Tinggal menghitung hari, Bahan Bakar Bio Deiesel atau B30 akan diterapkan di Indonesia. Isuzu sebagai salah satu merek yang gencar memproduksi mesin diesel sudah menyiapkan teknologi mengatasi kerak serta penyumbatan pada komponen-komponen mesin. “B30, kami sudah siap. Mesin-mesin Isuzu sudah siap,”ujar Division Head Technical dan Plant Isuzu Astra Motor Indonesia, Rodko Purba di Karawang, Kamis 12 Desmeber 2019. Isuzu Elf maupun Isuzu Giga, kata Pura sudah siap dengan mesin Commonrail. Adapum kendala yang bsia muncul seperti kerak atau soapy bisa diatasi dengan pergantian filter rutin. Misalnya setiap 10 rubu kimoter. “Kita sudah mulai studi dan kita bilang siap untuk ke sana,”ujarnya. Sebelumnya General Marketing PT Isuzu Astra Motor Indonesia, Attias Asril menjelaskan bahwa Isuzu juga menggunakan double filter untuk mesin-mesin baru. Alasannya karena bahan bakar B30 memiliki efek soapy, sehingga kerak terlepas yang dapat menyebabkan penyumbatan pada injector pump. Selain itu, ada juga teknologi baru yang dipakai Isuzu, yakni Diamond Like Carbond atau DLC. Penggunaan DLC ini bisa mencegah tersumbatnya saluran injector pump. “Jadi nozzle Isuzu dilapisi dengan Diamod Like Carbon (DLC) untuk mencegah penyumbatan,”ujarnya. Sekadar tambahan Pemerintah RI akan menerapkan secara maksimal penggunaan B30 pada awal tahun 2020.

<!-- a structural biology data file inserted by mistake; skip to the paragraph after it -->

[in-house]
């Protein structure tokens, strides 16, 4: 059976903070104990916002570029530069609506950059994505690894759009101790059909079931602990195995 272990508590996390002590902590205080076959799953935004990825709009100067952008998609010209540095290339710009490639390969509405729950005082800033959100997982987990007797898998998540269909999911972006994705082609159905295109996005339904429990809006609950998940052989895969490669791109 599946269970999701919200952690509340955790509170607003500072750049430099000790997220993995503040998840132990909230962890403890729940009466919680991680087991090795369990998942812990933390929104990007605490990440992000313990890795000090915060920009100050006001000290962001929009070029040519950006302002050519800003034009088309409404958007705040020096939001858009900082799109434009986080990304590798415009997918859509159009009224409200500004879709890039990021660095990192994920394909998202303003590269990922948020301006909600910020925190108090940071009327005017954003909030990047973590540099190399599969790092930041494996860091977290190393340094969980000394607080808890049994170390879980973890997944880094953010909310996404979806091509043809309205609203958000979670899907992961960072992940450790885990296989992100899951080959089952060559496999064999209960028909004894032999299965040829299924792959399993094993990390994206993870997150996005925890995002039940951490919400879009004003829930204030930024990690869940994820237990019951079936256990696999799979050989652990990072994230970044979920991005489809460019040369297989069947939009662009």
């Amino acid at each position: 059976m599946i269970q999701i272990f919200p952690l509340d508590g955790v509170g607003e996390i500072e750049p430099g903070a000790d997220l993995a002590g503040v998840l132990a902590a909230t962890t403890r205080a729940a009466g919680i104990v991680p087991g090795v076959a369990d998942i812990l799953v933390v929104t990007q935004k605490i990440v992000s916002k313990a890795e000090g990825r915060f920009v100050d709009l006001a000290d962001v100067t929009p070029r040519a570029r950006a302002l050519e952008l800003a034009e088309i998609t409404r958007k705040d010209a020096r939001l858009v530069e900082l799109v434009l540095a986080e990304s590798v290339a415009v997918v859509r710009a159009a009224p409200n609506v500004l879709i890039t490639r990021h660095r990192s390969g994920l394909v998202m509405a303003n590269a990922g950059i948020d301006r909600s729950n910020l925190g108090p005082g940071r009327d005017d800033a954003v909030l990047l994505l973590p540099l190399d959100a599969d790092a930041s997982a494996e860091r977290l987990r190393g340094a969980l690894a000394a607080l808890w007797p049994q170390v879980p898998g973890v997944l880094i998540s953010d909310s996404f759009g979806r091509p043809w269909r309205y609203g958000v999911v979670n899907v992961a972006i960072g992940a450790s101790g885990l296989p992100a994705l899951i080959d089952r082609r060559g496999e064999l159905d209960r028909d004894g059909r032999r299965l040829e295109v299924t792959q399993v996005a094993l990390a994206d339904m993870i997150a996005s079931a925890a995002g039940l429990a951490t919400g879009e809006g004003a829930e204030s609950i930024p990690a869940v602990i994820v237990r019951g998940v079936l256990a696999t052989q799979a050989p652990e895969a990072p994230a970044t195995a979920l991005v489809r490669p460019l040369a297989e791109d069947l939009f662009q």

https://otomotif.tempo.co/read/1284012/hadapi-era-b30-isuzu-indonesia-siapkan-teknologi-filter/full&view=ok

Suara Com | Sabtu, 14 Desember 2019
Berkat Dukungan Hasil Riset, Pemanfaatan Biodiesel Meningkat
Sejak dirintis pada tahun 2003, pemanfaatan biodiesel terus meningkat secara bertahap berkat dukungan hasil riset. Hampir semua proses perkembangan pemanfaatan biodiesel di Indonesia tidak terlepas dari peran para peneliti. Hal ini ditegaskan Kepala Badan Penelitian dan Pengembangan Energi dan Sumber Daya Mineral, Kementerian ESDM, Dadan Kusdiana pada pengukuhan Pengurus Himpunan Peneliti Indonesia (Himpenindo) Provinsi DKI Jakarta Periode 2019-2024 di Jakarta, Kamis (12/12). Ia mencontohkan, keberhasilan implementasi biodiesel di Indonesia hingga pemberlakuan mandatori B30 pada tahun 2020 tak lepas dari peran peneliti. “Setelah 15 tahun, program ini telah berhasil mengurangi impor solar dan beban devisa negara. Peneliti Badan Litbang ESDM, BPPT dan beberapa perguruan tinggi terus melakukan inovasi agar biodiesel yang digunakan dapat memenuhi standar internasional,” ujar Dadan.
https://www.suara.com/partner/content/klikpositif/2019/12/14/101341/berkat-dukungan-hasil-riset-pemanfaatan-biodiesel-meningkat

Inilah Koran | Sabtu, 14 Desember 2019
Harga CPO Naik, HIP Biodiesel Jadi Rp7.914/Ltr